• Remember, this will pass, even if it doesn’t feel like it right now
  • Crying time is often increased when a baby senses distress in his/her parents, so try and take turns in calming and soothing baby during episodes of colic
  • Accept help – even if it is just a warm cup of tea and a hug
  • Consult your healthcare professional if you are feeling overwhelmed or distressed

HAPPY BABY, HAPPY MOMMY.

DIARRHOEA

  • Most children will suffer from at least 1 episode of diarrhoea before their second birthday.
  • There are varied causes for episodes of diarrhoea, most of which are self-limiting. The main risk to children and infants during an episode of diarrhoea is dehydration and the primary treatment is a rehydration solution. However, the primary treatment does not reduce the duration and frequency of the episode of diarrhoea.5
  • Reuterina™ Drops and Reuterina™ Junior® are clinically proven to reduce the duration and frequency of diarrhoea.6
  • Reuterina™ also helpsreduce risk of developing antibiotic associated diarrhoea.7
  • S0 Reuterina™ Drops 5 ml: Each 0,2 ml (5 drops) contains a minimum of 100 million cfu of
    Lactobacillus reuteri Protectis® (Strain DSM 17938) until expiry date.
  • S0 Reuterina™ Junior® 30’s: Each chew tablet contains a minimum of 100 million cfu of live
    freeze-dried Lactobacillus reuteri Protectis® (Strain DSM 17938) until expiry date.
  • S0 Reuterina™ Vit D 10 ml: Each 0,2 ml (5 drops) contains a minimum of 100 million cfu of
    Lactobacillus reuteri Protectis® (Strain DSM 17938) until expiry date and Vitamin D3 10 μg.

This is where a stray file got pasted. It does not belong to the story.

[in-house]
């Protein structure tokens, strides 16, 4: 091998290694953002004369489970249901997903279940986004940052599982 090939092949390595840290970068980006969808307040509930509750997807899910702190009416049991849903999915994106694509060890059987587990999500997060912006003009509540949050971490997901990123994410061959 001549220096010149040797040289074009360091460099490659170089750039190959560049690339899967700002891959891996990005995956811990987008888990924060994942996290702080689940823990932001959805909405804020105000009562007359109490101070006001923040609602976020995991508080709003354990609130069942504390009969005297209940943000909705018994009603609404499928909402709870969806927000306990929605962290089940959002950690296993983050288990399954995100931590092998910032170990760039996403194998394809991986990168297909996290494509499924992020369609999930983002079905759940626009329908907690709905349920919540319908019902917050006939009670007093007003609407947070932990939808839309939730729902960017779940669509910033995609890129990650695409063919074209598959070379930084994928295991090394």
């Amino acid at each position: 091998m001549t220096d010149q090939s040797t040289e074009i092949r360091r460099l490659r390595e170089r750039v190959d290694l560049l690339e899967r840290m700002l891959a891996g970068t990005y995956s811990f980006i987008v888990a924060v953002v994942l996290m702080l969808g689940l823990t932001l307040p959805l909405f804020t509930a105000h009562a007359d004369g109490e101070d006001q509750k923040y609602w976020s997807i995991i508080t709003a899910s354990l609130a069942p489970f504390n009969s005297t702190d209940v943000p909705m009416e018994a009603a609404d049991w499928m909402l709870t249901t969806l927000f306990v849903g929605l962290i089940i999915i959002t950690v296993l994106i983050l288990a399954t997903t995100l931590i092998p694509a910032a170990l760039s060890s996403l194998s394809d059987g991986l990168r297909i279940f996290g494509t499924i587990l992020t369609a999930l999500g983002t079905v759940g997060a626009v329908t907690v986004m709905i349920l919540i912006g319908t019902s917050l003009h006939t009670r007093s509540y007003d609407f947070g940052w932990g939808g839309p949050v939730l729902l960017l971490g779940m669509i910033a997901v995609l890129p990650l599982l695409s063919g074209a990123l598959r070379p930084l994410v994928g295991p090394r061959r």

Reuterina™ Junior® tablets are strawberry flavoured and chewable, making them easy for toddlers to take and tasty too.

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Daily use of Reuterina™ may help reduce sick days

colic and diarrhoea

Marketed by Ascendis Pharma Pty(Ltd)

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References – Further Reading:

1. ImpactRx Data: Data on file. 2. Centrix Data: Data on file. 3. Chau K, Lau E, et al. Probiotics for infantile colic: a randomized, double-blind, placebo-controlled trial investigating Lactobacillus reuteri DSM 17938. J Pediatr. 2015 Jan; 166(1): 74-8. 4. Indrio F, Di Mauro A, et al. Prophylactic use of a probiotic in the prevention of colic, regurgitation, and functional constipation: a randomized clinical trial. JAMA Pediatr. 2014 Mar; 168(3): 228-33. 5. Allen SJ, Martinez EG, et al. Probiotics for treating acute infectious diarrhoea. Cochrane Database Syst Rev. 2010 Nov 10; (11): CD003048. 6. Gutierrez-Castrellon, Lopez-Velazquez G, et al. Diarrhea in preschool children and Lactobacillus reuteri: a randomized controlled trial. Pediatrics. 2014 Apr; 133(4): e904-9. 7. Kale-Pradhan, Jassal HK, Wilhelm SM. Role of Lactobacillus in the prevention of antibiotic-associated diarrhea: a meta-analysis. Pharmacotherapy. 2010 Feb; 30(2): 119-26.

References – Further Reading: Colic and Probiotics

  1. Chau K, et al. Probiotics for infant colic: a randomised, double-blind, placebo-controlled trial investigating Lactobacillus reuteri DSM 17938. J Pediatr. 2015 Jan: 166(1): 74 – 8
  2. Rome III Criteria: updated May 2016
  3. Indrio et al. Prophylactic use of a probiotic in the prevention of colic, regurgitation, and functional constipation: a randomised clinical trial. JAMA Pediatr. 2014 Mar; 168(3): 228 – 33
  4. Harbe et al. Infant Colic – what works: A systematic review of breastfed infants. JPGN ahead of publication